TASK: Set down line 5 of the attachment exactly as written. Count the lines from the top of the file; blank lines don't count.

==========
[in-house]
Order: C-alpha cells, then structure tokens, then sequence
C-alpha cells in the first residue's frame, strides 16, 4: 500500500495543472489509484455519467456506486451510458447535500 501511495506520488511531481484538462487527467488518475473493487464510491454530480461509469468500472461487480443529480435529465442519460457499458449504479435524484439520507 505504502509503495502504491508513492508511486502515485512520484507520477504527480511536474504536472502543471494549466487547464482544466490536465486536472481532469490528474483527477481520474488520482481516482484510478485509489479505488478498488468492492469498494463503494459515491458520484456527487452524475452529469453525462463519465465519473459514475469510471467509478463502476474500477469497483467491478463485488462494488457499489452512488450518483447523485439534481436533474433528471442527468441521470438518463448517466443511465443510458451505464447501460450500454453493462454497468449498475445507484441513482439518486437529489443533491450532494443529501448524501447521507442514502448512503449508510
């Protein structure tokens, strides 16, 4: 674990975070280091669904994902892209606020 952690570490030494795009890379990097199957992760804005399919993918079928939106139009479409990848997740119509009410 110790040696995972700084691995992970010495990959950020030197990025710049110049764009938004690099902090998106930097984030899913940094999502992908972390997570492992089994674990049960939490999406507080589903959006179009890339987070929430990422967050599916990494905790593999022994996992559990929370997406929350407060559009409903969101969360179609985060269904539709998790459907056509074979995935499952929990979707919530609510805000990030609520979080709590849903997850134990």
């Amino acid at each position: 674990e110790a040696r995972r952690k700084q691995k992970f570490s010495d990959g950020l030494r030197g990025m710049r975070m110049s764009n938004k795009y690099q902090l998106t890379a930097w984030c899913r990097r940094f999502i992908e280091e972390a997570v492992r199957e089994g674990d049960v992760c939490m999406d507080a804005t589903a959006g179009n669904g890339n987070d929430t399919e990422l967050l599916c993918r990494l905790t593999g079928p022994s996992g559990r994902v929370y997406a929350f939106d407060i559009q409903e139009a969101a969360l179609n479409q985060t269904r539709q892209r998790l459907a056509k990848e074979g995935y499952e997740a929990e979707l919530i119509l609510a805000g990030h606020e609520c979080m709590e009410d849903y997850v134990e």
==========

């Amino acid at each position: 674990e110790a040696r995972r952690k700084q691995k992970f570490s010495d990959g950020l030494r030197g990025m710049r975070m110049s764009n938004k795009y690099q902090l998106t890379a930097w984030c899913r990097r940094f999502i992908e280091e972390a997570v492992r199957e089994g674990d049960v992760c939490m999406d507080a804005t589903a959006g179009n669904g890339n987070d929430t399919e990422l967050l599916c993918r990494l905790t593999g079928p022994s996992g559990r994902v929370y997406a929350f939106d407060i559009q409903e139009a969101a969360l179609n479409q985060t269904r539709q892209r998790l459907a056509k990848e074979g995935y499952e997740a929990e979707l919530i119509l609510a805000g990030h606020e609520c979080m709590e009410d849903y997850v134990e």